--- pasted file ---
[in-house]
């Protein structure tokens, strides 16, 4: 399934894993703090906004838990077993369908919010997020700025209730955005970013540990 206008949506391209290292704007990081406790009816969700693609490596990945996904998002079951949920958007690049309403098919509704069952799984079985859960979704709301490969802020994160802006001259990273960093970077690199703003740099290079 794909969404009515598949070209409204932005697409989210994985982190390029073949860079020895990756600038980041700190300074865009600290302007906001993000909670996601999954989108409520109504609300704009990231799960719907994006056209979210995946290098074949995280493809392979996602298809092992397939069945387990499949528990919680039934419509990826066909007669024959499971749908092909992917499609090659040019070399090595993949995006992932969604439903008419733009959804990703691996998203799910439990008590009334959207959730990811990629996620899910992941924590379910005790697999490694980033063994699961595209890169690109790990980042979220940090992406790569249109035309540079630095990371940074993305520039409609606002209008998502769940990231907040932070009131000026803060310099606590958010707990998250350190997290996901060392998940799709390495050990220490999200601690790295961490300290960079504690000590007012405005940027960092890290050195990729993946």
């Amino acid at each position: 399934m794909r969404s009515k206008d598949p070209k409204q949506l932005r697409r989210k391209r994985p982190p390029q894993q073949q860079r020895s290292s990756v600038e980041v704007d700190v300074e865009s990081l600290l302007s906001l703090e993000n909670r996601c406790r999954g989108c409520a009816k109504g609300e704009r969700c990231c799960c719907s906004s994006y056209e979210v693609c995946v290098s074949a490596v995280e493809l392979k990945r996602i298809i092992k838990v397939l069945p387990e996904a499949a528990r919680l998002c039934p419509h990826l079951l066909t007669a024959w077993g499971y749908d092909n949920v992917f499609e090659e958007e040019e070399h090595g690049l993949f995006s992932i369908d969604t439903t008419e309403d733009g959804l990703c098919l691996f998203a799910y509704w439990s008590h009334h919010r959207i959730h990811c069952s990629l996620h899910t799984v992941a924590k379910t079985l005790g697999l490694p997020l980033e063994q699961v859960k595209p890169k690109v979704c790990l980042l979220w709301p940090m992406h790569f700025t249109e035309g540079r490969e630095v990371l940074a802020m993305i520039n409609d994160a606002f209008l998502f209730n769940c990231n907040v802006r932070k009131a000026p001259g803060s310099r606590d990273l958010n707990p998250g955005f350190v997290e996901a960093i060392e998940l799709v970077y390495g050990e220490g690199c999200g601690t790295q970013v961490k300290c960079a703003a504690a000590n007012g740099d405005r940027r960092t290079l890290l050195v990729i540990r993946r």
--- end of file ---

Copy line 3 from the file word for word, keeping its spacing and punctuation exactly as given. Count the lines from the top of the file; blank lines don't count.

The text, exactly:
């Amino acid at each position: 399934m794909r969404s009515k206008d598949p070209k409204q949506l932005r697409r989210k391209r994985p982190p390029q894993q073949q860079r020895s290292s990756v600038e980041v704007d700190v300074e865009s990081l600290l302007s906001l703090e993000n909670r996601c406790r999954g989108c409520a009816k109504g609300e704009r969700c990231c799960c719907s906004s994006y056209e979210v693609c995946v290098s074949a490596v995280e493809l392979k990945r996602i298809i092992k838990v397939l069945p387990e996904a499949a528990r919680l998002c039934p419509h990826l079951l066909t007669a024959w077993g499971y749908d092909n949920v992917f499609e090659e958007e040019e070399h090595g690049l993949f995006s992932i369908d969604t439903t008419e309403d733009g959804l990703c098919l691996f998203a799910y509704w439990s008590h009334h919010r959207i959730h990811c069952s990629l996620h899910t799984v992941a924590k379910t079985l005790g697999l490694p997020l980033e063994q699961v859960k595209p890169k690109v979704c790990l980042l979220w709301p940090m992406h790569f700025t249109e035309g540079r490969e630095v990371l940074a802020m993305i520039n409609d994160a606002f209008l998502f209730n769940c990231n907040v802006r932070k009131a000026p001259g803060s310099r606590d990273l958010n707990p998250g955005f350190v997290e996901a960093i060392e998940l799709v970077y390495g050990e220490g690199c999200g601690t790295q970013v961490k300290c960079a703003a504690a000590n007012g740099d405005r940027r960092t290079l890290l050195v990729i540990r993946r």